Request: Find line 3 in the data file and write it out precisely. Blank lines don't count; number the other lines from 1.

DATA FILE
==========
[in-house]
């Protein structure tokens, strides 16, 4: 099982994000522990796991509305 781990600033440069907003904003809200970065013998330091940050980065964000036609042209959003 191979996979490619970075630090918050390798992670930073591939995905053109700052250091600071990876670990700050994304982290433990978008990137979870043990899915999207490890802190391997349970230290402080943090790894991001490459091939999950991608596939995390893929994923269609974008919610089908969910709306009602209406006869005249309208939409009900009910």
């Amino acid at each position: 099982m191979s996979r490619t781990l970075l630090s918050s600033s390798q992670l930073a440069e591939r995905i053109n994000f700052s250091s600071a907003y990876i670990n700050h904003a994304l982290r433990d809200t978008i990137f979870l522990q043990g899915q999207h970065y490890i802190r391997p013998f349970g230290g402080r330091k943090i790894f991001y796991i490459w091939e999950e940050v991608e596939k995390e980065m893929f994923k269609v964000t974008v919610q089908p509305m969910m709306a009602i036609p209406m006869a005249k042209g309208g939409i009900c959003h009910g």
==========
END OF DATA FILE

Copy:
């Amino acid at each position: 099982m191979s996979r490619t781990l970075l630090s918050s600033s390798q992670l930073a440069e591939r995905i053109n994000f700052s250091s600071a907003y990876i670990n700050h904003a994304l982290r433990d809200t978008i990137f979870l522990q043990g899915q999207h970065y490890i802190r391997p013998f349970g230290g402080r330091k943090i790894f991001y796991i490459w091939e999950e940050v991608e596939k995390e980065m893929f994923k269609v964000t974008v919610q089908p509305m969910m709306a009602i036609p209406m006869a005249k042209g309208g939409i009900c959003h009910g």